- The political system that enables, protects, or imposes itself on all of these other institutions is itself another series of institutions.
The billionaire is not powerful because they have money. They’re powerful because they have money and that means they have a resource that they can use to influence or control institutions that exist to turn money into tangible actions and products. A billionaire alone on a desert island is just a guy who needs to quickly learn how to open a coconut without tools. Without the institutions of society, he’s just a smart primate.
Incentives Drive Individuals
On the other side of the Wheel, individuals are the target for the vast majority of society’s incentive structures. Why do I get up in the morning and go to work? Well, if I’m extremely lucky, it’s because I enjoy my job and I want to do it because it makes me feel validated. But for most of us, we get up in the morning and go to work because we need the money.
Now here’s the thing: both of those motivations are forms of incentive, and both are created by the society we live in. The various cultures in which we live spawn incentives at a prodigious rate in order to move the Society Wheel.
It is a cultural expectation that we do work for money, for example. Therefore if someone wants me to do work, unless they are a very close family member or friend, I’m going to need some money. Money is a fantastic incentive because so many of our institutions are set up to deal with it in some form or fashion, and having money lets you access those institutions.
On the flip side, if a very close family member or friend wants me to work for free, there are cultural expectations that create incentives that most likely obligate me to provide some free work, provided that I like them and want to remain in their good graces. You help a friend move apartments partly because that’s what it means to have a friend and the incentive structures are set up such that you value their gratitude (not to mention the likelihood that they might return a favor for you in the future).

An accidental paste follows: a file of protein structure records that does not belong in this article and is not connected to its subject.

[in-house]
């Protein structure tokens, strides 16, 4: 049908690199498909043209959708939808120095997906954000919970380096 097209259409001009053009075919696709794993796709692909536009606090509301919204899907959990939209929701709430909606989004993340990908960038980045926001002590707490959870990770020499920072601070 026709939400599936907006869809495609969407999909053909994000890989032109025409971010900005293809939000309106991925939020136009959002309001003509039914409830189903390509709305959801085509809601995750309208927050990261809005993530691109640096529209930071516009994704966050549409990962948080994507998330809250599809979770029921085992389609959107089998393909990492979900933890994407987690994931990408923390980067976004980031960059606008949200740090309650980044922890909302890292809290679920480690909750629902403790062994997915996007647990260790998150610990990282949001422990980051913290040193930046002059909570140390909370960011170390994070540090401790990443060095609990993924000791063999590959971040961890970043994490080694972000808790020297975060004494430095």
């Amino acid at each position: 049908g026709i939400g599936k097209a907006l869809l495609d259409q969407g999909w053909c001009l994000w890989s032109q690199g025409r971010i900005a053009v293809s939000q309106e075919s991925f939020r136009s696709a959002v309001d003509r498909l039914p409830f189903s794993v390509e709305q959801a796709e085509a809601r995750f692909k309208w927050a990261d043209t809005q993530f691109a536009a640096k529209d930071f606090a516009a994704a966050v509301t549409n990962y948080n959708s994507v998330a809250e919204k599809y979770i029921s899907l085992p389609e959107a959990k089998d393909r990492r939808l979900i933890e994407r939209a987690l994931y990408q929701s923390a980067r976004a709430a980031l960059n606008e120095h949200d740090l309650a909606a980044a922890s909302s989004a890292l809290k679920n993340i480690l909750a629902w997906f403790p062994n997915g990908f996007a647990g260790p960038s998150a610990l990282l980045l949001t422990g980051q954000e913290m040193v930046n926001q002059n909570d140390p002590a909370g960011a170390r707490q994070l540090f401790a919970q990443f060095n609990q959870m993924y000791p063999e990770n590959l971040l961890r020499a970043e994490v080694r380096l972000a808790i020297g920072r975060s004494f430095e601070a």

And yes, sometimes people do work out of the goodness of their heart. But that’s still an incentive. That warm feeling of accomplishment is there for a reason — it’s the human species telling you that social capital is a good thing and valuable for your long-term survival.
Basically, everything we do, we do for a reason based on some form of incentive. If the reason is a traditional exchange of goods and services, in service to a relationship, or performed out of some sense of obligation, society tends to work. When people do things at random, or in service to an incentive structure that doesn’t conform to these patterns, we call them crazy people. It is useful and instructive to look at the world through that lens from time to time, and will give you a better sense of why our society operates the way it does, and why other societies operate the way they do. The differences are often due to the way incentive structures differ.
To take an example, we do not consider cannibalism to be a good thing in America, because we look at cannibalism through the lens of one person using another person for resources in the most basic sense. Our incentive structure surrounding this event is therefore built on a foundation of fear: cannibalism is considered bad because I am afraid someone might eat me when they get hungry.